Amazon is a company that is worth $billions.  So naturally the second HQ will be located in the city that can pony up the most in taxpayer dollars and taxbreaks.  I think the word is extortion although, in this case, there is no threat.  That will come years from now when they threaten to move.  They may want to locate in a place where they can attract a good workforce but not have to worry about competing for that workforce.
 
2017-09-11 02:07:46 PM  

kkinnison: Anyone within 20 miles of the new place will have to move or foreclose on thier home in 10 years


I would think owning a home near the new headquarters would be great for property values. If the growth makes the area unpleasant at least you can cash in and move. Would suck for renters though since rents will skyrocket.
 
2017-09-11 02:10:34 PM  

the_innkeeper: tdyak: the_innkeeper: The city's lifestyle and affordability

Local house hunters would REALLY like a word with you. 10% year over year for almost a decade is not "affordable".

I see Amazon pushing to the East Coast, not half-stepping it across the country.

Housing costs in Denver and the Metro area *HAVE* skyrocketed, but you can still go outside of town and get affordable housing (Evergreen, CO) or just go into Commerce City.

The lightrail system is really nice, although the 'W' line has too many stops IMHO.  They could build it up in the Tech Center, Downtown, or make a sprawling campus of their own design on the west side of town (Lots of open space down by C-470 and Kipling or the unfinished development in Rooney Valley).

Of course, it's a fat chance they would choose Denver.  They probably will keep on the best coast close to the main HQ and have two offices withing a days drive of each other.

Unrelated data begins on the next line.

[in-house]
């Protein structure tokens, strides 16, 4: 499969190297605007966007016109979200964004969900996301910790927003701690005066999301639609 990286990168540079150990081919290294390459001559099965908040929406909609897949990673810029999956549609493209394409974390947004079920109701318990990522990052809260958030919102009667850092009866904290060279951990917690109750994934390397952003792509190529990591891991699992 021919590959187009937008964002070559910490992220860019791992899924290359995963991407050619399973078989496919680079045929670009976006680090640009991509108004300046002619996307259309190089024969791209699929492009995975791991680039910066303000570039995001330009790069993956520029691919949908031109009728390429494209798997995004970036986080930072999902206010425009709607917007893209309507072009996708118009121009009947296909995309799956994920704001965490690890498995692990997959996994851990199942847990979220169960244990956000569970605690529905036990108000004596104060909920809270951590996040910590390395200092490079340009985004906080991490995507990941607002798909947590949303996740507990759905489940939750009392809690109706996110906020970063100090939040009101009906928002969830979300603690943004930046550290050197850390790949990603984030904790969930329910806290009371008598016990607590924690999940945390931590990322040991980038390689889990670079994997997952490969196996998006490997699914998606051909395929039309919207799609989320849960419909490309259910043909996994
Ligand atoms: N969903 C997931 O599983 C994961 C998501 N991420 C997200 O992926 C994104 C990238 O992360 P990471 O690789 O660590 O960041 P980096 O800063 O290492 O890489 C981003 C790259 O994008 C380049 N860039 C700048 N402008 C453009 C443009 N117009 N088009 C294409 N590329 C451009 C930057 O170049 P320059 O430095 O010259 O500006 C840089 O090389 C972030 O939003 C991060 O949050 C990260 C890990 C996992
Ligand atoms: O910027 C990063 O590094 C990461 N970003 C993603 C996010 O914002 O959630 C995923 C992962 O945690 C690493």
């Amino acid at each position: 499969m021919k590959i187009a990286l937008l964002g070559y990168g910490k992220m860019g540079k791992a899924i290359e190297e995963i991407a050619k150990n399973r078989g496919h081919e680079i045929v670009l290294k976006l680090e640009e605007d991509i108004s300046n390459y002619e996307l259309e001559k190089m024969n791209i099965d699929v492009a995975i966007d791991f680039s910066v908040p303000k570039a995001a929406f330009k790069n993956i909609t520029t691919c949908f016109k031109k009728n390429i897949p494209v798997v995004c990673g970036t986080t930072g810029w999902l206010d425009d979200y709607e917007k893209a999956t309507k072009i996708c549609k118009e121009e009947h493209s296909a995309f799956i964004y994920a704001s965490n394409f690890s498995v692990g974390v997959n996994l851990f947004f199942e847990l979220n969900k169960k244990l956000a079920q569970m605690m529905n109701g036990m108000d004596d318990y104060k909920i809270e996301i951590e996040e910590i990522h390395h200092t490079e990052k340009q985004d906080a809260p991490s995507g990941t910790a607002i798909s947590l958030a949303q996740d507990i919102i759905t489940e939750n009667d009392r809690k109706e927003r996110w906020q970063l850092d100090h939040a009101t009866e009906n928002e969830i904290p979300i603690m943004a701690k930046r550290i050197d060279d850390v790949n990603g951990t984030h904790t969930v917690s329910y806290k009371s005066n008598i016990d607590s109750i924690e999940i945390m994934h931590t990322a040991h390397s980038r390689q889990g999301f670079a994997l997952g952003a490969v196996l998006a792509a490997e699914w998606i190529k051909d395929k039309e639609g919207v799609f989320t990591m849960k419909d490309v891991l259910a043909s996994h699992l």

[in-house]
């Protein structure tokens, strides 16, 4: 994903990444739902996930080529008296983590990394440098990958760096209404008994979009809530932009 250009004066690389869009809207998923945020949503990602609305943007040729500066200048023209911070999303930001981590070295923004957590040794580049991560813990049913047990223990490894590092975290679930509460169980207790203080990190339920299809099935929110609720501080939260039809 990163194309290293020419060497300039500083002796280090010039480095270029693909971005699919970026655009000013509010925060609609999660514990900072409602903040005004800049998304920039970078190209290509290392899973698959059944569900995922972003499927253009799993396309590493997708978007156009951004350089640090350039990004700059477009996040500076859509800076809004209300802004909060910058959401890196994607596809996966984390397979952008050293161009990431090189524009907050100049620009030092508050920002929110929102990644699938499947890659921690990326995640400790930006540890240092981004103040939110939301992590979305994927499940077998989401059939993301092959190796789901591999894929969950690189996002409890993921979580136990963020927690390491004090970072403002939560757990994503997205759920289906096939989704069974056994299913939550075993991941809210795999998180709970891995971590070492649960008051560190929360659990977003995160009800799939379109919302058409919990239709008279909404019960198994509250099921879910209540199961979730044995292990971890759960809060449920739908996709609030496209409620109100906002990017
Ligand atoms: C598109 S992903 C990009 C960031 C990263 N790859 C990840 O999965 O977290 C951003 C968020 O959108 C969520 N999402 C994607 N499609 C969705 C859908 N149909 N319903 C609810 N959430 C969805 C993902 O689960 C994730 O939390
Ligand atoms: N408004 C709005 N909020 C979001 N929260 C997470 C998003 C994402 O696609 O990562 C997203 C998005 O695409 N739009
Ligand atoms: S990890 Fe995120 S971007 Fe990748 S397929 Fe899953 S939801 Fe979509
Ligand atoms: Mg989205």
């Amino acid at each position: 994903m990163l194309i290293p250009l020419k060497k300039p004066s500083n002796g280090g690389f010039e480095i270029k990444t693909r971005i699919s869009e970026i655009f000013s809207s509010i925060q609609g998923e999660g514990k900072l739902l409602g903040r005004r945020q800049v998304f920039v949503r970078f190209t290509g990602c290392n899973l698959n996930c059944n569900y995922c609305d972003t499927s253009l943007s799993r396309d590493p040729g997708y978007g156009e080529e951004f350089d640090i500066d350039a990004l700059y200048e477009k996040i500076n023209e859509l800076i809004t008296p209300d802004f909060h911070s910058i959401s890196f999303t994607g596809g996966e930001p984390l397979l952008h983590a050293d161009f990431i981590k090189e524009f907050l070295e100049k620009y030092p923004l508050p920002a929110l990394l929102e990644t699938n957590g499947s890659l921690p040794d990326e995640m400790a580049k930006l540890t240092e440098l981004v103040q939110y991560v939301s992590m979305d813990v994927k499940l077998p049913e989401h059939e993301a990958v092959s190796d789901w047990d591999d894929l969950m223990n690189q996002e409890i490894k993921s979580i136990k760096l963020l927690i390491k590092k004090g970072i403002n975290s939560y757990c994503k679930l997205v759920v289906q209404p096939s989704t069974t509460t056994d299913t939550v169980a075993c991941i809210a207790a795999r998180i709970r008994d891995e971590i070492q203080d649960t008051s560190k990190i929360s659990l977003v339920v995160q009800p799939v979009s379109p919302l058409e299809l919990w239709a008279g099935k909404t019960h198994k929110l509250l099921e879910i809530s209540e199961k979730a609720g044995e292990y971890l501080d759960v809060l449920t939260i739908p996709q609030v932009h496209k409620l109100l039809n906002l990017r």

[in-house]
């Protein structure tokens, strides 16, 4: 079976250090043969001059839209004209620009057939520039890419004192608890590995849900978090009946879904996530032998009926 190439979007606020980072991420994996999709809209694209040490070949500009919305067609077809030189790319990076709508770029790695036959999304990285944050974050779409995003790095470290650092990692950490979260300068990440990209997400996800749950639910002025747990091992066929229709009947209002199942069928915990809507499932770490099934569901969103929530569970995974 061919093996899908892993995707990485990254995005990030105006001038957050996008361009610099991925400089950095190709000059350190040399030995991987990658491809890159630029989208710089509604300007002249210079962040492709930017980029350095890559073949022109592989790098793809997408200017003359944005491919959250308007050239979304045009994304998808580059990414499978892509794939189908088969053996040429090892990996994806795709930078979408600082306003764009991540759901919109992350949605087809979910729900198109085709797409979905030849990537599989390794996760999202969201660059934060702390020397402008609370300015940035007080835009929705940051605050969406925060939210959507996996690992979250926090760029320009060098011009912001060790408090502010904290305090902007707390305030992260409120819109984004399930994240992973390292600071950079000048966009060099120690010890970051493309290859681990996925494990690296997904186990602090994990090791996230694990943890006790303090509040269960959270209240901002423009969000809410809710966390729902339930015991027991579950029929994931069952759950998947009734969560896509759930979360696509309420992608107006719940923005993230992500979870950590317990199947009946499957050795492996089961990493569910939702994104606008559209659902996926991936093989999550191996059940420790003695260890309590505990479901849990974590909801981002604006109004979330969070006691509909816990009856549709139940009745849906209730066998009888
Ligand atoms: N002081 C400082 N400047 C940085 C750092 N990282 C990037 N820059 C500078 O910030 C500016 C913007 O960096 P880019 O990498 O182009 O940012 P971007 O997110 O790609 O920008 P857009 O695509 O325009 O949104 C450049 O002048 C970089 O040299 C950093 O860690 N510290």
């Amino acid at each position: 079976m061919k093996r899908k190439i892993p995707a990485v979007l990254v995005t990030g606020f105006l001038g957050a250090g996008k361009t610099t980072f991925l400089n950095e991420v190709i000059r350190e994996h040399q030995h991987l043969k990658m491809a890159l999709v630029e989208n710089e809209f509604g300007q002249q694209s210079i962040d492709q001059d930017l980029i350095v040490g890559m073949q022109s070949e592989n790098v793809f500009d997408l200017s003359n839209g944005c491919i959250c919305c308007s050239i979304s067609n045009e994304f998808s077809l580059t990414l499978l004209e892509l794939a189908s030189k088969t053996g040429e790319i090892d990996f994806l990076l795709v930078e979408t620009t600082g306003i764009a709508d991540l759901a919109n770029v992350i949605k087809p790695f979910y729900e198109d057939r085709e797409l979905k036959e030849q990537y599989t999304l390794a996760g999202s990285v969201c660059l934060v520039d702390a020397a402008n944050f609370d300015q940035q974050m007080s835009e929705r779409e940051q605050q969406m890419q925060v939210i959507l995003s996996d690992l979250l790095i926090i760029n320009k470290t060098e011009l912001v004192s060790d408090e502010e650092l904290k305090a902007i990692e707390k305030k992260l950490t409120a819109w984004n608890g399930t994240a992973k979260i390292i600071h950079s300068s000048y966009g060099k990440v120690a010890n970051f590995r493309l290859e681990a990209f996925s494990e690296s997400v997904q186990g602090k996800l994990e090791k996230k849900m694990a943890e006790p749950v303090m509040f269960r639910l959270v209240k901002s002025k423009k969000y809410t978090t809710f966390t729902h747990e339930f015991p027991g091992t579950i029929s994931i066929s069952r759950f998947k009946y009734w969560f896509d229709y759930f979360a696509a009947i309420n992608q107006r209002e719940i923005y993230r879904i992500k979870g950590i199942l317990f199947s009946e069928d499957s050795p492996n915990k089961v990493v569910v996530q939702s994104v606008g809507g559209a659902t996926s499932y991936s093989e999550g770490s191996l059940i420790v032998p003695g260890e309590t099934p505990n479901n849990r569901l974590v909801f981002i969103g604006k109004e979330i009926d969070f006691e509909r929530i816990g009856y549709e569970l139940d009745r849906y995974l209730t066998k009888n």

Who wants to drive from Evergreen everyday to the DTC? C470 has enough traffic as it is. 

Stick it in Louisville or somewhere else up Boulder/Superior-way. Plenty of land, and plenty of room for new housing.


It would suck, but there's 285 - I25, C470, and you can always dive onto a side road like county line or Arapahoe, depending on where your going.  Plus, the commute is still better than what you have in California or Texas.

You could stick it halfway between Denver and Boulder off 93, except the only open space would be Rocky Flats, or too close to Rocky Flats.
 
2017-09-11 02:13:29 PM  
Amazon is open to any city in North America, NYT left out all of Canada.
 
2017-09-11 02:16:08 PM  

TNel: So that place says it's easy to get around and out of... Washington DC?!  Jesus have they ever been there before?


i'm guessing now

I've driven in DC traffic once, and it made me miss Dallas traffic and I'm from Houston
 
2017-09-11 02:16:33 PM  
Detroit or Pittsburgh, they could ude the boost
 
2017-09-11 02:17:42 PM  

loonatic112358: TNel: So that place says it's easy to get around and out of... Washington DC?!  Jesus have they ever been there before?

i'm guessing not